Continued happy motoring

There they sat, side-by-side, resting on a raised platform and protected by a foot or so of plexiglas.

They are marvels of engineering, one representing all of the excitement and innovation that came out of Detroit in 1968, and the other a showcase of how far cars have come in the last 50 years.

But both are able to capture the magic that can be generated by a great automobile. And while one speaks of nostalgia — memories of one of acting’s all-time tough guys and, arguably, the greatest car chase scene in the history of movies — the other offers everything needed to bring to life today’s dreams of powerful and fast cars.

Ford brought the two Highland Green Mustangs together as a tribute to the 1968 version that the late Steve McQueen drove in the film “Bullitt” and to introduce the 2019 Bullitt edition Mustang GT that will be available later this year. They appeared together at this year’s North American International Auto Show held last month in Detroit.

The car McQueen drove is one of two that Warner Bros. bought for the movie. It came from the factory with a 390 cubic-inch V8 and was heavily modified for its movie role. And, while it has survived all of these years, some of which were spent as a daily driver in New Jersey, its sibling, which was used in the scenes in the film which required jumps and other stunts, was not so lucky — and has seen much of its sheet metal destroyed by the moist, saltwater atmosphere in Baja, Mexico.

Today’s Bullitt edition is powered by a 5.0-liter V8 that produces a total of 475 horsepower and 420 lb-ft of torque. Like the original, it is devoid of most of its badging. The original, in its stock configuration, delivered 320 horsepower and 427 lb-ft of torque.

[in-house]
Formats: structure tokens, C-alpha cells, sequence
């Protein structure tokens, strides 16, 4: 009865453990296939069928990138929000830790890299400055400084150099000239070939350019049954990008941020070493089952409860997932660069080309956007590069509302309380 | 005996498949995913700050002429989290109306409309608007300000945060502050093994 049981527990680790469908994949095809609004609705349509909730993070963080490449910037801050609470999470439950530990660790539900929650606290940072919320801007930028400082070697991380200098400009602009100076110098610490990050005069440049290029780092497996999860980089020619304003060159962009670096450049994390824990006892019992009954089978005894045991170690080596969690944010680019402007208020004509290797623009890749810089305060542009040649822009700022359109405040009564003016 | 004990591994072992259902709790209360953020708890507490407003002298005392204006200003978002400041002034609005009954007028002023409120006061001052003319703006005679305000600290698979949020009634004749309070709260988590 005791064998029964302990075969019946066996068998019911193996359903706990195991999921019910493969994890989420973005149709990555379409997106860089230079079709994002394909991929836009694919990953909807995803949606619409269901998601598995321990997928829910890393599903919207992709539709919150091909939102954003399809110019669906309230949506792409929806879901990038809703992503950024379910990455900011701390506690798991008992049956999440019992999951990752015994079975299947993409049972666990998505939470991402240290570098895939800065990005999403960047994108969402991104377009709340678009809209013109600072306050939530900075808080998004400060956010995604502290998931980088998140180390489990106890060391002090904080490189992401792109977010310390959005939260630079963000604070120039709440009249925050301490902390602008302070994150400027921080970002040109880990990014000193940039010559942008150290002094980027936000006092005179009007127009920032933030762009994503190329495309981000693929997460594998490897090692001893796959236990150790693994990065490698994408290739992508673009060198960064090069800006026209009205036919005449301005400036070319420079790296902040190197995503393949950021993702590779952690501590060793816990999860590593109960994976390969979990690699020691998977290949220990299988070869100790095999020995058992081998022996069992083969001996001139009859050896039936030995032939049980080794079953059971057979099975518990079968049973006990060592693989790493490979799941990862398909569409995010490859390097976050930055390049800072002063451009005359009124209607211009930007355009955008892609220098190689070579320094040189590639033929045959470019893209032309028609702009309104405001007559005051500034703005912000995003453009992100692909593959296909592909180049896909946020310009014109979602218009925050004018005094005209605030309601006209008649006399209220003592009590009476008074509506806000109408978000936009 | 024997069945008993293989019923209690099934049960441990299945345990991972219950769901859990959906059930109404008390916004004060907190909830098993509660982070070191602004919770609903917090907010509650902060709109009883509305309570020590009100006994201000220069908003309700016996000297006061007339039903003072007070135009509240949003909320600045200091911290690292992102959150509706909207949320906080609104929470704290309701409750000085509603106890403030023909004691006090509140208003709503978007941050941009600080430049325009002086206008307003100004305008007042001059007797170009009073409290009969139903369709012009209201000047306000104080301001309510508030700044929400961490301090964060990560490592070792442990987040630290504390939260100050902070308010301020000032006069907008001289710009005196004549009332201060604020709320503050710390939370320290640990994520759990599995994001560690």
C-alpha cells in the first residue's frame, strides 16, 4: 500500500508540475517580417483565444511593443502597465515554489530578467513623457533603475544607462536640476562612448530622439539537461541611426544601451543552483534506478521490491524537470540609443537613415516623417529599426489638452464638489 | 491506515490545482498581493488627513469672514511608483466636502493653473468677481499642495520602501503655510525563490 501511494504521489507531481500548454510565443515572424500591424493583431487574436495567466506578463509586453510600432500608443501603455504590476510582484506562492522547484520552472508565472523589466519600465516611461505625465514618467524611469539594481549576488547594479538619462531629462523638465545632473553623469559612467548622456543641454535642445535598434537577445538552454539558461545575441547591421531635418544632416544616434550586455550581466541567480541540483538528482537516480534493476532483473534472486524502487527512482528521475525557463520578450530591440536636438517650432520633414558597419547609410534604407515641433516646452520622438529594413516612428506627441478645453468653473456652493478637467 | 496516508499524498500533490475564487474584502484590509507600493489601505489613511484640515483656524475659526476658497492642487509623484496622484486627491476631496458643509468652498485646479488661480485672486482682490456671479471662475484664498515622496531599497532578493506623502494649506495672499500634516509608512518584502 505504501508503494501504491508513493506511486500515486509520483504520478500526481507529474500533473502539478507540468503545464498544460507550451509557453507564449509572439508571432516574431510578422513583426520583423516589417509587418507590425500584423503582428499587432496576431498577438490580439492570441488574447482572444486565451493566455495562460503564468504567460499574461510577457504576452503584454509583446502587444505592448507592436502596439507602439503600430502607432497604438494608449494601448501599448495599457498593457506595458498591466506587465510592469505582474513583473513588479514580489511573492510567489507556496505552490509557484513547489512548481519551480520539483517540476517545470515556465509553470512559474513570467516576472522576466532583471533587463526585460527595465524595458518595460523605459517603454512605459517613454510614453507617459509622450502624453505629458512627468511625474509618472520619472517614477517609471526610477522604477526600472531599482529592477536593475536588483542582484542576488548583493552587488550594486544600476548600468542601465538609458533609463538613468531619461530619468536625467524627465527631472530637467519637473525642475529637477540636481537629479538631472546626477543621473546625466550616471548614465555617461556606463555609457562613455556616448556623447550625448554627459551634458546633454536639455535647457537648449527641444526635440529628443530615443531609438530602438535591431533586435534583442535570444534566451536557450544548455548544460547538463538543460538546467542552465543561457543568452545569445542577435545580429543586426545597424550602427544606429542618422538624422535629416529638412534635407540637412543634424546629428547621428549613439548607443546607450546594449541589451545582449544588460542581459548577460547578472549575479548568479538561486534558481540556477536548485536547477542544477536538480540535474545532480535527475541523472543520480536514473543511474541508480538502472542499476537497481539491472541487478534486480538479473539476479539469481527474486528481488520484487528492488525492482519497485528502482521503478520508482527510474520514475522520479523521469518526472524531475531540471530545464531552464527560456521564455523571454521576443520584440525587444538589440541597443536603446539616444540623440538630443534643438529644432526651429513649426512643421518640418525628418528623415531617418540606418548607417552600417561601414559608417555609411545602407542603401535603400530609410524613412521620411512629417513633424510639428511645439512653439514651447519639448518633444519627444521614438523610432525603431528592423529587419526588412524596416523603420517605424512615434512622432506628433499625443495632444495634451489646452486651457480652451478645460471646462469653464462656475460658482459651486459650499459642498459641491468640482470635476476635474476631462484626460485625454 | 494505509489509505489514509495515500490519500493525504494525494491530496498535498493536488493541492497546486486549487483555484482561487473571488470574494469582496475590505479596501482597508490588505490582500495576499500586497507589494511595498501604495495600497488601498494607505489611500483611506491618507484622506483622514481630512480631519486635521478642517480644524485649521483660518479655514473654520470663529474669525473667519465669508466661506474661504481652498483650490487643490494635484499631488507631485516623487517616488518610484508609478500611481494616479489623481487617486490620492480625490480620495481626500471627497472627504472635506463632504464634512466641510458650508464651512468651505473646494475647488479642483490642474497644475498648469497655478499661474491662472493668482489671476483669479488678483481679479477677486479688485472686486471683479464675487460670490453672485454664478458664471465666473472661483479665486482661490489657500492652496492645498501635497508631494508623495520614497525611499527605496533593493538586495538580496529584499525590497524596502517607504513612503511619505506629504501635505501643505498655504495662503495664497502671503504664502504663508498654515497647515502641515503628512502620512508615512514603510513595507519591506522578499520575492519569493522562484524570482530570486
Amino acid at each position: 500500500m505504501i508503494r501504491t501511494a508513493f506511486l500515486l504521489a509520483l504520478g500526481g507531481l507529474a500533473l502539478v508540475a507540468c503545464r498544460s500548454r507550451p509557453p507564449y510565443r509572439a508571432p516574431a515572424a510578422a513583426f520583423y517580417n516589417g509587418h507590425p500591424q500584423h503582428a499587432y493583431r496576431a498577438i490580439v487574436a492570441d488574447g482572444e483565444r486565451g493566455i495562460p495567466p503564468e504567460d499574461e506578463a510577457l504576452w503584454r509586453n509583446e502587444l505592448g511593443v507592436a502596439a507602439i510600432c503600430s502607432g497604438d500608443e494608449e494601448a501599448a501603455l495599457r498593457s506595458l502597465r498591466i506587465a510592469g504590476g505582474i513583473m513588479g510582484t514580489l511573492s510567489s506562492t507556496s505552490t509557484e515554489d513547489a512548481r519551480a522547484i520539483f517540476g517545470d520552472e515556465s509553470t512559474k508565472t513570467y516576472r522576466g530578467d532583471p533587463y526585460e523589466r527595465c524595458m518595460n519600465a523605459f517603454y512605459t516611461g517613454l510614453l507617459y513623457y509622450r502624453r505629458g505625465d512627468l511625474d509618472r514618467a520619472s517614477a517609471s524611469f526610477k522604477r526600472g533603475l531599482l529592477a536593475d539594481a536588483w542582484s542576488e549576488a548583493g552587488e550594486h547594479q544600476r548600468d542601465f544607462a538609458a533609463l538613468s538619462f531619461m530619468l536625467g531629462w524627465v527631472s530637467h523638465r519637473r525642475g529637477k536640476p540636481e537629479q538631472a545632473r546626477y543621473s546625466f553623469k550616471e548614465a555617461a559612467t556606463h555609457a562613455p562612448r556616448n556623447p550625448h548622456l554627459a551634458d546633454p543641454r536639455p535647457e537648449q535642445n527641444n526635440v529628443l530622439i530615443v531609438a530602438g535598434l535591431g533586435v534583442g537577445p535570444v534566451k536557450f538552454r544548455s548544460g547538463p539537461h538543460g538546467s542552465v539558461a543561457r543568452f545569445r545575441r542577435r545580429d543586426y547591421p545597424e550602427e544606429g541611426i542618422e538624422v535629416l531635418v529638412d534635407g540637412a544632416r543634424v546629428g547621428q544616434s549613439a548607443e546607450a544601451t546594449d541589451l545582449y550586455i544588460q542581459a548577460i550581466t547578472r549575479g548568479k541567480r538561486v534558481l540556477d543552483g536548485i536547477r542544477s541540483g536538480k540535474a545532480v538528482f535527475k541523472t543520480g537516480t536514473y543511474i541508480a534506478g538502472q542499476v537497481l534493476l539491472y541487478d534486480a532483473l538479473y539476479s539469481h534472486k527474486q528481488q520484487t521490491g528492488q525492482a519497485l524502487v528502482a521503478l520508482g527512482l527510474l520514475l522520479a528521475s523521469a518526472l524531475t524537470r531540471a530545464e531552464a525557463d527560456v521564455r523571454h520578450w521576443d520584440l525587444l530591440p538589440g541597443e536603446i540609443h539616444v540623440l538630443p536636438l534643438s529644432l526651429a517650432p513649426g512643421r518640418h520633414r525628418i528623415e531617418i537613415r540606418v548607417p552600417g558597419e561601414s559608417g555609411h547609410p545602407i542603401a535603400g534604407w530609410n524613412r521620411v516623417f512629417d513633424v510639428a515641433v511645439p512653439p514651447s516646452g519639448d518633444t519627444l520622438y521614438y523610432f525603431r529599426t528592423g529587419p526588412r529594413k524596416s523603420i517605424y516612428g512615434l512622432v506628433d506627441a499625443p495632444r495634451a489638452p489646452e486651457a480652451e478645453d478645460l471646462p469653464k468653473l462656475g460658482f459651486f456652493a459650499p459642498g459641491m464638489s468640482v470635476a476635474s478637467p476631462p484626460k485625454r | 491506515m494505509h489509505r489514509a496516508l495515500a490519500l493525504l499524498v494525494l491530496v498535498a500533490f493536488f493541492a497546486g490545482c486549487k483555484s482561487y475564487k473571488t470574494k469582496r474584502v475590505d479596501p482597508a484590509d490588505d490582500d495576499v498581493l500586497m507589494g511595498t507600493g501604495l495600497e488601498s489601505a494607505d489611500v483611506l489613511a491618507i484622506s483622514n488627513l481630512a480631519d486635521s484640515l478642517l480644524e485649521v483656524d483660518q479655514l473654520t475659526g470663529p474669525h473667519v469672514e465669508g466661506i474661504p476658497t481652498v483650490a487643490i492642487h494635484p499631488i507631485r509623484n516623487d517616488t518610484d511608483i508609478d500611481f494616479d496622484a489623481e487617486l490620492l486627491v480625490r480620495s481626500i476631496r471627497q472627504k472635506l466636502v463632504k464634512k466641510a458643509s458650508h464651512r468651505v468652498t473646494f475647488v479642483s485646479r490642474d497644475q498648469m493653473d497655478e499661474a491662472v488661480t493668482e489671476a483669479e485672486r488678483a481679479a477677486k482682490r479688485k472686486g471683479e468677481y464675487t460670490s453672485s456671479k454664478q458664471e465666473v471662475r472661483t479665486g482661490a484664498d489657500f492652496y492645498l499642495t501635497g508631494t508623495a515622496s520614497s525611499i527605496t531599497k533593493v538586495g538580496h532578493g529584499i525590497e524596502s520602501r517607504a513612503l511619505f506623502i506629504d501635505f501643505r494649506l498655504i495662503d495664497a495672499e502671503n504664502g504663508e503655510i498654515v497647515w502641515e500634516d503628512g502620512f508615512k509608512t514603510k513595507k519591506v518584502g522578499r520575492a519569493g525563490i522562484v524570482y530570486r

While the bloodlines of the vehicles are obvious — from the slope of the backs to the classic Mustang rear ends with the distinctive taillight configuration — they clearly show how much technology has changed during the last 50 years. But that’s always been one of the purposes of an auto show — to offer a look at the past, the present and the future.

The annual tour through Cobo Hall — beginning with the Ford display — confirmed just that.

We were reminded that the engine in the 1968 version had a four-barrel carburetor, while the new engine features fuel injection and a powertrain control module that electronically has a hand in the way that power is transferred to the wheels.

And, while each of the manufacturers offers a pretty impressive lineup of gasoline engines, they also are looking at a point in the future when those powerplants will be replaced. Toyota, for instance, heavily promoted its hydrogen system as a viable way of reducing emissions. Other manufacturers, meanwhile, showed off their electric cars, some that offer performance not too different from their gasoline-powered counterparts.

We’re also moving closer to the day when we will no longer drive our own cars. Cadillac reminded us of that by touting its Super Cruise option. Billed as a driver’s assistance feature, it’s a hands-free driving system for limited-access highways, and the next step in joining technologies we have become used to in the last several years.

If you connect some of the amazing things that have been added to vehicles and allow them to work together — the ability to self-parallel park, adaptive cruise control, automatic emergency braking, lane-departure warning, a connection to a GPS system, for example — you have a pretty efficient system for highway cruising.

Humans are still needed, though. Sensors monitor the driver to make sure that she or he is paying attention to the road and prepared to take over control of the vehicle if the situation warrants.

And, as we are reminded time and again, the future of totally self-driving cars is not quite here yet: “Safety or driver assistance features are no substitute for the driver’s responsibility to operate the vehicle in a safe manner. The driver should remain attentive to traffic, surroundings and road conditions at all times,” Cadillac says.

You can get a good look at what the makers of vehicles have to offer at the Pittsburgh International Auto Show, which is open until 6 p.m. today and from 10 a.m. to 6 p.m. Monday at the David L. Lawrence Convention Center.

Like all auto shows, it offers a chance to look to the future, while respecting the past.

(Gallabrese, a resident of Steubenville, is executive editor of the Herald-Star and The Weirton Daily Times.)